3PEAKS – AUSTRALIAN ALPS – 7 MARCH 2010
This is not technically a tour or trip – but it was one of the hardest rides we’ve ever done. Read on for a little bit of why…
Inaugural 3Peaks Ride – 230 kilometers (actually 240k/149 miles but who’s counting), 15,000 feet of climbing. The ride started and finished at a ski resort in the ‘Australian Alps’ called Falls Creek. A giant loop ride is now possible due the paving of an old logging road up the back side of the Alps.
3Peaks was described at the pre-event rider brief by former Olympic gold medalist and Tour de France rider Scott McGrory as a ride as hard as any stage in the Tour. The flyer listed 3Peaks as the “hardest cycling event in the southern hemisphere”. At the briefing, many folks in the crowd quietly scoffed, including us and our riding friends Jeanette, Ross, Tony and David. How could anything in Australia come close to the “real” Alps and really, what countries south of the equator actually have organized rides anyway? Of course weather could come into play and it did rain hard all day Friday. However, on Saturday, as we lounged in the sun on the deck at Falls Creek, thinking of our previous rides in France, we though ‘how hard can it be…?’ Little did we know…
Saturday night was mostly dry, but the clouds rolled back in around 5AM Sunday. The heavens opened for 30 minutes around 5:30 with thunder, lighting and pouring rain but by 6:30 when we rode to the start line it had stopped raining and was not too cold. At the 7AM start there was no rain. This held for the first 40ks or so, descending from Falls Creek and climbing up to Tawonga Gap. We took the wet downhill slowly but overall it seemed to be warming up and it was almost pleasant. Who could know that these 40ks would be our only rain-free riding of the day? The rain started as we descended from Tawonga Gap and built steadily as we rolled up the Owens Valley towards the 30k climb to the top of Hotham pass. By the time we reached the base of the climb at Harriettville, it was dumping. We started the climb in full rain gear.
The climb to Hotham had some steep sections but the real fun was in the last 10ks of the climb (which felt like hours after we first began the climb). At 1500 meters, the wind started to be a big factor, with temperatures dropping significantly. There were numerous ups and downs as we rode the ridgeline to the summit. At many of the spots where the grade changed the mountainsides dropped away on both sides of the road, creating gaps where we were hit with strong crosswinds and pelted with BB-like rain. Numerous times wind gusts just about knocked us off our bikes – it was a real struggle to keep a straight line on the bike. By the time we reached the final summit on Hotham we were frozen, wet and not looking forward to the 10ks downhill to lunch.
Nancy and I made it about 5ks down before pulling over at a ski hill coffee shop for a warming pot of tea and to use the blow dryers in the bathroom. We stayed long enough to drink a pot of tea each, dry our clothes slightly and leave major puddles on the shop floor. The 5ks to lunch were not pleasant. The rain got heavier and my arms were shaking so bad that I could not stop my front wheel from shimmying. Nancy led us to lunch, riding the brakes, numb everywhere. Somewhere in this stretch we met up with Tony – he was completely frozen and was the last of our riding crew to get over the mountain; the others had gone by while we were warming up with our tea.
The lunch stop was at Dinner Plan, the half way-point for the full ride. We found our friends, Jeannette and Ross, who had just arrived and were looking for a warm spot. Ross had given his jacket to Jeanette for the descent and both were completely frozen. They were calling it a day, looking for a sag. Tony was not far back and soon joined them. We had heavier rain gear than they did and we were frozen so not sure how they made it that far. We did not see David, the last of our six-some.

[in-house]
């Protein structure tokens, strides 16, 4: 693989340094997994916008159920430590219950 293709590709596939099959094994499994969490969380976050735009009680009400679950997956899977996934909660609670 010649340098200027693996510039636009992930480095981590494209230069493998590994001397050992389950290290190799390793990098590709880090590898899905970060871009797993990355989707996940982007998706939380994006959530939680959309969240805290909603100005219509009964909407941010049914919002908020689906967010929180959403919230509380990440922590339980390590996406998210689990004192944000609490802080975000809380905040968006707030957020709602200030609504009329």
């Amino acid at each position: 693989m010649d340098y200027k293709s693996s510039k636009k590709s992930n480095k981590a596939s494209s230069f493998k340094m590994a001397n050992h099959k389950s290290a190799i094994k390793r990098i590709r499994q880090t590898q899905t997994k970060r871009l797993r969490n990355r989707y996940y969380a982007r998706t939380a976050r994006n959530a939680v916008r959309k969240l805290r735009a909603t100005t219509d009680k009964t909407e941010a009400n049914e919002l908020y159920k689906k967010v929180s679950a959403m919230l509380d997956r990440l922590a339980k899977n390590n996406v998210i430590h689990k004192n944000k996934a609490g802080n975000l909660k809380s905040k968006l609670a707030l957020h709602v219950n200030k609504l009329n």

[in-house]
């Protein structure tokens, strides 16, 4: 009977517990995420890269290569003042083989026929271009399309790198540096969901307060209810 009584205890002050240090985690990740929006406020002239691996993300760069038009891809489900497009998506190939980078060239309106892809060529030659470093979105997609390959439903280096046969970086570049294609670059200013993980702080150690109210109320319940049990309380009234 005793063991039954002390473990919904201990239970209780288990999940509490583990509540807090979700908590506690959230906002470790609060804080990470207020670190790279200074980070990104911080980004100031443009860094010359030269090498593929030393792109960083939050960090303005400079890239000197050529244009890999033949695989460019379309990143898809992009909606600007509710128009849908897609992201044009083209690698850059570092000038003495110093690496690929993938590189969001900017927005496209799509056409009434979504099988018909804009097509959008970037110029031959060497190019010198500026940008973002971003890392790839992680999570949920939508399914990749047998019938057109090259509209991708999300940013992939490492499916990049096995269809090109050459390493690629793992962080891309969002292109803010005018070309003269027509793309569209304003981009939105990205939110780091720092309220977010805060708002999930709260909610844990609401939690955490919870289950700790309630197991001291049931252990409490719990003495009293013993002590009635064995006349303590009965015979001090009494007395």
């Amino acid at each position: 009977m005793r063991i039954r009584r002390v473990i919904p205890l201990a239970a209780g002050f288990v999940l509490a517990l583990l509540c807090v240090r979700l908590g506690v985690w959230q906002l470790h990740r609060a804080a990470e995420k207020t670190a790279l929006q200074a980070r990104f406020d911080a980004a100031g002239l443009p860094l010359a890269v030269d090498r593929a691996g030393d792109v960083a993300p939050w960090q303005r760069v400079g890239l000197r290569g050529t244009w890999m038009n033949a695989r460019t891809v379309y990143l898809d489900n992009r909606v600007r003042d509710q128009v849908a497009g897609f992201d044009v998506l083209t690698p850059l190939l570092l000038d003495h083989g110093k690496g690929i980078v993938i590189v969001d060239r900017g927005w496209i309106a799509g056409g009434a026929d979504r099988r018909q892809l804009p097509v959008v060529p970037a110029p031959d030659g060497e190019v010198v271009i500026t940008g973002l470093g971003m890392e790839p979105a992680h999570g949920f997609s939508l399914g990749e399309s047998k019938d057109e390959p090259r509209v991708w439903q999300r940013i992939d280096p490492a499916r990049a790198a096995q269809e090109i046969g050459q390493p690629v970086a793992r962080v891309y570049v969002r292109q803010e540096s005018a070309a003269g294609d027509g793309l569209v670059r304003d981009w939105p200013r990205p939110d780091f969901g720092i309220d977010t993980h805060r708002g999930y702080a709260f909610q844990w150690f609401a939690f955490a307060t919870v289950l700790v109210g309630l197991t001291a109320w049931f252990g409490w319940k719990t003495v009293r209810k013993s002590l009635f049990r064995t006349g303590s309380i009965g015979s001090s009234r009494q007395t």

Nancy and I were frozen but knew stopping would be ugly as it would be a long wait for a sag vehicle, and the sags did not include bicycle transport. We would later learn that close to half of the 1800 riders would pull out here. Counting on the old wives tale that says eating is the fastest way to warm up, we grabbed lunch and ate as much food as we could, as fast as we could. We ate under the pub veranda, not knowing how warm it actually was in the pub. After a chilly feed, we wandered through the pub – it was nice and cozy inside and easy to see why folks were pulling the plug on the day. Nancy pushed me out the door almost as soon as we went in – a move that extended our ride for sure.
We knew it would warm up at lower elevation in Omeo, the next rest stop, but we hoped the 40ks downhill to get there were gradual as wind chill would have been a real issue given how wet we were. We hauled ourselves back on the bikes and started the descent. Just as we started, we had about 10 seconds of shadow, though it did not stop raining and the sun did not come out (it tried hard for those 10 seconds). The rain picked back up to Noah’s Ark levels before the next stop at Omeo. The downhill itself was peppered with enough mini-climbs to keep us warm. And despite the rain, Omeo was a nice stop and it was warmer. We made the stop quick, having covered 160ks by 3PM.
The route profile shows “yellow” after Omeo for 40k, meaning flat. But if you look closely, there is another decent climb. The road here was not in good shape. There was a great deal of standing water, mud and some washouts. Heavy rain continued making visibility difficult. We powered on to Anglers Rest, which was the last stop before the final big climb. By now it was 5PM and ride organizers were offering sags back to Falls Creek with bicycles included. It sounded tempting but we really wanted a finisher’s jersey and figured we could cover the last 50ks in no more than 2 hours. The rain here was crazy hard and sounded even worse when standing under the rest stop awning.
The 10ks after the rest stop were flat, the calm before the real storm. And then it got silly. Immediately at the turn off to Falls Creek the road went to 16%. At least that’s what my computer said. My computer never read over 14% in the French Alps last year, and then it only read 14% for a few seconds. We had 1k of leg busting 16%, followed by 9ks of 7-10%, which after 200k of riding in the cold rain was all a bit much. We pushed on. Nancy really had a hard time, but it was too steep for me to push her – really should have put that 29 on both our rear wheels (as she had asked – heard that several times…). Our easy 2 hours to finish was quickly slipping away. I started to really focus on my watch, as riding at 5-8kph meant we wouldn’t finish in daylight, if at all. I made lots of, “hey, flat spot just ahead” sorts of claims to keep Nancy going. Lots of groans and huffs but she made steady progress. Hard as I tried, I could not remember if there was a ride cut-off time in the event flyer. Certainly darkness was becoming a worry now.